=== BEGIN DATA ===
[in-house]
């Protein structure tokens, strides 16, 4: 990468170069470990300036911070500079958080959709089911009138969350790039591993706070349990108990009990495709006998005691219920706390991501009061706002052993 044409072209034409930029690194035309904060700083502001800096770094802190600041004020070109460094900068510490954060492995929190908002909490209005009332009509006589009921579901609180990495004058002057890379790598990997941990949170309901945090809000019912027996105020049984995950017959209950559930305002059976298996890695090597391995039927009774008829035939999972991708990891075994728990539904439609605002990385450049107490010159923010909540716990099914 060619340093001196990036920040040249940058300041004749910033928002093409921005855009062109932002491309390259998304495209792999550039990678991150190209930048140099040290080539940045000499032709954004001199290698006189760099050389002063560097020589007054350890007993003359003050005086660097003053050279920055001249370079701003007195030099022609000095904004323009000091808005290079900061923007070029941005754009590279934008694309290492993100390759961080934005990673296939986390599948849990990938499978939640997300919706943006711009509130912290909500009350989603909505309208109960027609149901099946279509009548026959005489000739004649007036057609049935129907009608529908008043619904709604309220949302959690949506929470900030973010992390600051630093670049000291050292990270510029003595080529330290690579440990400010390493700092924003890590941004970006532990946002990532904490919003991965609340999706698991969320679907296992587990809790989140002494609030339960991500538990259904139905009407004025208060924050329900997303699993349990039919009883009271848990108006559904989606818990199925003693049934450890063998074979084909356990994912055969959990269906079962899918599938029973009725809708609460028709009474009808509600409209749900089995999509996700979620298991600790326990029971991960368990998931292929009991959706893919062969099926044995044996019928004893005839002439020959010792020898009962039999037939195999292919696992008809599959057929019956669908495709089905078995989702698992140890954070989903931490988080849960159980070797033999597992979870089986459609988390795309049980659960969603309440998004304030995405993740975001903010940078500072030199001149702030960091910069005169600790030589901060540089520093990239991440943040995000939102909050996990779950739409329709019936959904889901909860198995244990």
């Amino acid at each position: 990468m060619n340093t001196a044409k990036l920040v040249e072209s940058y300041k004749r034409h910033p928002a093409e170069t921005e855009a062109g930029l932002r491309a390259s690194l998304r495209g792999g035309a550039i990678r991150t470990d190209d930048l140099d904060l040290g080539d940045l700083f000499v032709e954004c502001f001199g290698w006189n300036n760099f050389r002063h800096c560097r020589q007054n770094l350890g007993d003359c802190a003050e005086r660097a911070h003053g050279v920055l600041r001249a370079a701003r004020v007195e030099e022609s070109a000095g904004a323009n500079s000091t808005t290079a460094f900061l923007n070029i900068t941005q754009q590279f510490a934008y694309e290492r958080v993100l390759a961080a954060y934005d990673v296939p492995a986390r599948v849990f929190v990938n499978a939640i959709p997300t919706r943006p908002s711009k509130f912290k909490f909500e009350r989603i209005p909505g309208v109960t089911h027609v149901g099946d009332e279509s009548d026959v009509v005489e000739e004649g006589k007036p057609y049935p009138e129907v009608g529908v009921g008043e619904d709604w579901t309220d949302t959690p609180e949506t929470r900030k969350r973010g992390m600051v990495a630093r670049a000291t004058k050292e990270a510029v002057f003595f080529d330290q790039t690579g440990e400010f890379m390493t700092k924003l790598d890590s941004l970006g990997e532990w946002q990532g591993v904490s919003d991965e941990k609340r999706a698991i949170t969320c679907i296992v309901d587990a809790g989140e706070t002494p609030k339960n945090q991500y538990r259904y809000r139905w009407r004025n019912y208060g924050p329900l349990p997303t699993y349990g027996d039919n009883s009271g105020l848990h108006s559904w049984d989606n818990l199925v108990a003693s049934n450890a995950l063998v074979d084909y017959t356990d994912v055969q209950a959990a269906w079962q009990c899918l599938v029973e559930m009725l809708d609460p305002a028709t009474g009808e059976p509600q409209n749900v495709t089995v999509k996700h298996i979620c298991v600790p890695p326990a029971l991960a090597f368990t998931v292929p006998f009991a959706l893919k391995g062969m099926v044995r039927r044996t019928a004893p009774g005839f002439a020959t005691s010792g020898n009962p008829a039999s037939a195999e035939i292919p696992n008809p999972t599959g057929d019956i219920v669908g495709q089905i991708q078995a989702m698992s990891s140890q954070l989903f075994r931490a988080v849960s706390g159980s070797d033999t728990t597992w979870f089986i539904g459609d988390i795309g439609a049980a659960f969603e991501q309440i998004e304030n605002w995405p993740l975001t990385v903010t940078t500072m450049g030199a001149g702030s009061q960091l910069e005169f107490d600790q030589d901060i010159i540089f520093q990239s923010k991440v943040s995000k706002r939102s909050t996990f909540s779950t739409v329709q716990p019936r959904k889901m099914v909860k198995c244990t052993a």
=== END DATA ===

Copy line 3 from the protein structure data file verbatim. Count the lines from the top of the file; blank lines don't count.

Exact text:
């Amino acid at each position: 990468m060619n340093t001196a044409k990036l920040v040249e072209s940058y300041k004749r034409h910033p928002a093409e170069t921005e855009a062109g930029l932002r491309a390259s690194l998304r495209g792999g035309a550039i990678r991150t470990d190209d930048l140099d904060l040290g080539d940045l700083f000499v032709e954004c502001f001199g290698w006189n300036n760099f050389r002063h800096c560097r020589q007054n770094l350890g007993d003359c802190a003050e005086r660097a911070h003053g050279v920055l600041r001249a370079a701003r004020v007195e030099e022609s070109a000095g904004a323009n500079s000091t808005t290079a460094f900061l923007n070029i900068t941005q754009q590279f510490a934008y694309e290492r958080v993100l390759a961080a954060y934005d990673v296939p492995a986390r599948v849990f929190v990938n499978a939640i959709p997300t919706r943006p908002s711009k509130f912290k909490f909500e009350r989603i209005p909505g309208v109960t089911h027609v149901g099946d009332e279509s009548d026959v009509v005489e000739e004649g006589k007036p057609y049935p009138e129907v009608g529908v009921g008043e619904d709604w579901t309220d949302t959690p609180e949506t929470r900030k969350r973010g992390m600051v990495a630093r670049a000291t004058k050292e990270a510029v002057f003595f080529d330290q790039t690579g440990e400010f890379m390493t700092k924003l790598d890590s941004l970006g990997e532990w946002q990532g591993v904490s919003d991965e941990k609340r999706a698991i949170t969320c679907i296992v309901d587990a809790g989140e706070t002494p609030k339960n945090q991500y538990r259904y809000r139905w009407r004025n019912y208060g924050p329900l349990p997303t699993y349990g027996d039919n009883s009271g105020l848990h108006s559904w049984d989606n818990l199925v108990a003693s049934n450890a995950l063998v074979d084909y017959t356990d994912v055969q209950a959990a269906w079962q009990c899918l599938v029973e559930m009725l809708d609460p305002a028709t009474g009808e059976p509600q409209n749900v495709t089995v999509k996700h298996i979620c298991v600790p890695p326990a029971l991960a090597f368990t998931v292929p006998f009991a959706l893919k391995g062969m099926v044995r039927r044996t019928a004893p009774g005839f002439a020959t005691s010792g020898n009962p008829a039999s037939a195999e035939i292919p696992n008809p999972t599959g057929d019956i219920v669908g495709q089905i991708q078995a989702m698992s990891s140890q954070l989903f075994r931490a988080v849960s706390g159980s070797d033999t728990t597992w979870f089986i539904g459609d988390i795309g439609a049980a659960f969603e991501q309440i998004e304030n605002w995405p993740l975001t990385v903010t940078t500072m450049g030199a001149g702030s009061q960091l910069e005169f107490d600790q030589d901060i010159i540089f520093q990239s923010k991440v943040s995000k706002r939102s909050t996990f909540s779950t739409v329709q716990p019936r959904k889901m099914v909860k198995c244990t052993a």